Things Fall

Henry and I splashed up and down the creek with a dozen other wilderness explorers searching for things worthy of being found. He had a net and a bucket and competitive drive; I had flip flops, a smartphone, and creek walking experience.

More than anything, Henry was on a mission to catch minnows. I served as his spotter. “Here’s some!” I’d shout and he’d run over and swoop his net down into the water, hoping to be faster than the darting fish.

I was looking for other interesting things, mostly—fossils in the creek bed, orange mushrooms, trees stretching tall and straight and climbing out of roots that cling to hillsides in spite of the dirt having been washed out from underneath them, good light to catch my littlest child growing more and more into himself with every passing hour.

As I stared into the water, a caterpillar plummeted to its not-death from some high leaf and landed in the stream right in front of me. It was one of those white caterpillars with a couple black dots on it.

“Henry! Check this out!” I called. We found one just like it a couple years ago on a pin oak in our backyard in Copley. We had never seen one like it, which isn’t saying much for him but is quite something for me, having inhabited these parts of the world all my life. That was probably three years ago already, when he was five and so much smaller, just beginning to love all of the wild things. And here we are now, every sentence from my explorer beginning, “Did you know…” or “Look!” or “Mom, come here!” followed by some fun fact I may or may not have already known about the world.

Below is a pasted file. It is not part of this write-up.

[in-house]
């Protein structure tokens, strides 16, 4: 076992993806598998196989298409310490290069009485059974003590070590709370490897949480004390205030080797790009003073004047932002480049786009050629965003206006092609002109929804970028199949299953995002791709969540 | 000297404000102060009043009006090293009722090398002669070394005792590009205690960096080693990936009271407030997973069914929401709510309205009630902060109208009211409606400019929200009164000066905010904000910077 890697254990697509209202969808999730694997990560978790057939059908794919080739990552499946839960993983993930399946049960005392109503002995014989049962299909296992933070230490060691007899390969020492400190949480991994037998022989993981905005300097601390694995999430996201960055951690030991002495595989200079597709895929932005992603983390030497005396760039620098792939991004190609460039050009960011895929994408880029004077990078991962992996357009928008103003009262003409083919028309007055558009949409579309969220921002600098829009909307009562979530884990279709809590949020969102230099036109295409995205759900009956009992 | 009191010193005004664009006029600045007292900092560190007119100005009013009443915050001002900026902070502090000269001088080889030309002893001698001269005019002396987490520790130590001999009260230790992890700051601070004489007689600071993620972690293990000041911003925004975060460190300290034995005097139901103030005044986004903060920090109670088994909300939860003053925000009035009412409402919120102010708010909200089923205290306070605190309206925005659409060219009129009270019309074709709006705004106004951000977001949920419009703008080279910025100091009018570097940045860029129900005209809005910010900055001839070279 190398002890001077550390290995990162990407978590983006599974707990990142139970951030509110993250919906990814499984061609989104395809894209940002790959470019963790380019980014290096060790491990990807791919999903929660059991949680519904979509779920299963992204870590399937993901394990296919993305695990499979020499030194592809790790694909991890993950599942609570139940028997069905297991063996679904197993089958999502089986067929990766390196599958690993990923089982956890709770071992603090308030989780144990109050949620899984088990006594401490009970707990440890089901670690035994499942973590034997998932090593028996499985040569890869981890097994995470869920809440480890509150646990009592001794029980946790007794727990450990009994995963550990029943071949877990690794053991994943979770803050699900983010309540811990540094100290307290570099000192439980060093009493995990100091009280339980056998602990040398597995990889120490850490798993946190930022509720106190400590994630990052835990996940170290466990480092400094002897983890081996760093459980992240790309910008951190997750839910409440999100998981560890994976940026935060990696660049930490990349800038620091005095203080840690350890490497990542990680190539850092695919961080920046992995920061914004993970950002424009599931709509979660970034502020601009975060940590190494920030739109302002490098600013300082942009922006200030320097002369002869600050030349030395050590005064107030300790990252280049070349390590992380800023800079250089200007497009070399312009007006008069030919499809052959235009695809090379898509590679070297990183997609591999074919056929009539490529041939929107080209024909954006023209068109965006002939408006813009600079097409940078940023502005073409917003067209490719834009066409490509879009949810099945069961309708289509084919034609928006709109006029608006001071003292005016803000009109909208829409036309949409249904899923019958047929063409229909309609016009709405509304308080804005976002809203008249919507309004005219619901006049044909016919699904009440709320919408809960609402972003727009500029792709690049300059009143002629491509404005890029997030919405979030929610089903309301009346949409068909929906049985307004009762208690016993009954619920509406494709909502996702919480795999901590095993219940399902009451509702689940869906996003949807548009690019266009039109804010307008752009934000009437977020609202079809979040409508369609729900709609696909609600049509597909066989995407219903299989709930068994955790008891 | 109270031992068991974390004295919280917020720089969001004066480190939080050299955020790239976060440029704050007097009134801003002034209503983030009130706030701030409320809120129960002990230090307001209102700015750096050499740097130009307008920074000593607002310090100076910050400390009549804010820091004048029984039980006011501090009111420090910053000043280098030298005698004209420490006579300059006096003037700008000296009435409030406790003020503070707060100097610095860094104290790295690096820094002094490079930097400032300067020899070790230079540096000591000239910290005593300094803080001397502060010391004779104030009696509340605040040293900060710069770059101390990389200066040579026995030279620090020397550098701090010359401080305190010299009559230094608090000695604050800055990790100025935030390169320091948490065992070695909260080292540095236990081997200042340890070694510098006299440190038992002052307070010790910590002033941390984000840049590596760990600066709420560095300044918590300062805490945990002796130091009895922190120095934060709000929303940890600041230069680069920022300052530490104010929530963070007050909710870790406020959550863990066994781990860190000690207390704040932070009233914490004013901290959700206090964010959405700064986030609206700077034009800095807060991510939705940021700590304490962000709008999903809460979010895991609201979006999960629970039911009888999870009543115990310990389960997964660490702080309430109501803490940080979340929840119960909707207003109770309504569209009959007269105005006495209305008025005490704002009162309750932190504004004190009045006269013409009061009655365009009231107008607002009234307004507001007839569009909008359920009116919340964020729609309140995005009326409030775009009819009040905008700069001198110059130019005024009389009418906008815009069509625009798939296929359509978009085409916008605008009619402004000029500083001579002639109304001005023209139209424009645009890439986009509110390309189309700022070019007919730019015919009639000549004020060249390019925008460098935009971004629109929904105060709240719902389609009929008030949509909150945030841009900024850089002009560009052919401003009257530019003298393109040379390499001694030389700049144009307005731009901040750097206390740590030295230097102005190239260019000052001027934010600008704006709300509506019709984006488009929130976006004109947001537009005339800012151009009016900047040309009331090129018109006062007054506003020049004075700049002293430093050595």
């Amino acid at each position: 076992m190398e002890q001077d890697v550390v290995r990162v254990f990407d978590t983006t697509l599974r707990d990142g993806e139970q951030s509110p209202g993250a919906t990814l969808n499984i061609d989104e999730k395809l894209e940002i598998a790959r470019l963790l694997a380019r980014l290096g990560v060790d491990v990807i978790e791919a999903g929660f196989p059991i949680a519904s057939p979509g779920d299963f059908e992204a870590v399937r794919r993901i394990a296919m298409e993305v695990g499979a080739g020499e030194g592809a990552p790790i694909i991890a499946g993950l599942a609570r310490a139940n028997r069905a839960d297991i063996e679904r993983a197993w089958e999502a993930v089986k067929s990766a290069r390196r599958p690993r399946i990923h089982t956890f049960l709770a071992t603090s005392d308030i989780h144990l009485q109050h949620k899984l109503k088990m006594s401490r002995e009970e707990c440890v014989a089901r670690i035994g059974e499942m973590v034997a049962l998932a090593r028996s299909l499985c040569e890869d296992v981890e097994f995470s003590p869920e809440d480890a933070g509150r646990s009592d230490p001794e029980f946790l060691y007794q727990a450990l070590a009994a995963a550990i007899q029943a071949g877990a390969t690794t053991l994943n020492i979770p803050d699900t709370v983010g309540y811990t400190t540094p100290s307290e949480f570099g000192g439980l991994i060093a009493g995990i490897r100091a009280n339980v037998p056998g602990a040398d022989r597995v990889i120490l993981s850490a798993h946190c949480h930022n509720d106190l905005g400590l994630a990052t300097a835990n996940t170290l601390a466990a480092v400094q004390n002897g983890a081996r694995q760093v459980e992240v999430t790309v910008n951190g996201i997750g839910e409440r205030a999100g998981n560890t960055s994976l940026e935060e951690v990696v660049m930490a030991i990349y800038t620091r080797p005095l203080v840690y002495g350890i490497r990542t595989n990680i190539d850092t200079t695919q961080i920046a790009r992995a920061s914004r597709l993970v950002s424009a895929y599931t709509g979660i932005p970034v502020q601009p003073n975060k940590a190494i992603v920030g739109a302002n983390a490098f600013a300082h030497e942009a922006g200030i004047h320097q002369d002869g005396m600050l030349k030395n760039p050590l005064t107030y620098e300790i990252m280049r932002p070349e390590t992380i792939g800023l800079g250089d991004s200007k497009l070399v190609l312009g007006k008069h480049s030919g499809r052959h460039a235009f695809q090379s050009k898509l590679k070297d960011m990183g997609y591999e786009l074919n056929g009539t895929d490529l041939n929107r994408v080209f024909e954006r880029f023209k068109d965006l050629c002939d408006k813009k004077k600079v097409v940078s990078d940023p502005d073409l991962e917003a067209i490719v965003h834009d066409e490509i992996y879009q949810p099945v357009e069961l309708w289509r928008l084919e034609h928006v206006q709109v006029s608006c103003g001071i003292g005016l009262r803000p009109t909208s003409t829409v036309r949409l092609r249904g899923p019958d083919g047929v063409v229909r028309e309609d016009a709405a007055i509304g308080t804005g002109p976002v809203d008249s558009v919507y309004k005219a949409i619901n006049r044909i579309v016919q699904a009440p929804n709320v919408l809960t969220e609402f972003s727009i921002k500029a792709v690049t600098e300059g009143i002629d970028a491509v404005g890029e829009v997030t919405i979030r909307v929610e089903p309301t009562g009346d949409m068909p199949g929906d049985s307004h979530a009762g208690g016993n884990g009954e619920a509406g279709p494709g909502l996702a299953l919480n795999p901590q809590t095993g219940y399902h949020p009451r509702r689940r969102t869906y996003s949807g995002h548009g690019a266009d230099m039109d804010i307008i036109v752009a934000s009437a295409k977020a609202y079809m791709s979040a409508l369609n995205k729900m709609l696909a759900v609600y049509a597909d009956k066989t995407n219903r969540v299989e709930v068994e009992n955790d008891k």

We watched our creature fallen from heaven crawl with impressive speed for his inch-long body and turned the stick over and around so he wouldn’t fall into the water again.

Sometimes things fall right into your lap. That wasn’t what you were looking for but here it is and it’s the perfect thing, just what you needed, just what you desired but never expected. You are doubly blessed, by the thing itself and the surprise of it, the grace and mercy of it.

Published by Sarah M. Wells

Sarah M. Wells is the author of The Family Bible Devotional: Stories from the Gospels to Help Kids and Parents Love God and Love Others (2022), American Honey: A Field Guide to Resisting Temptation (2021), Between the Heron and the Moss (2020), The Family Bible Devotional: Stories from the Bible to Help Kids and Parents Engage and Love Scripture (2018), Pruning Burning Bushes (2012), and a chapbook of poems, Acquiesce, winner of the 2008 Starting Gate Award through Finishing Line Press (2009). Sarah's work has been honored with four Pushcart Prize nominations, and her essays have appeared in the notable essays list in the Best American Essays 2012, 2013, 2014, 2015, 2017, and 2018. Sarah is the recipient of a 2018 Individual Excellence Award from the Ohio Arts Council. She resides in Ashland, Ohio with her husband and three children.

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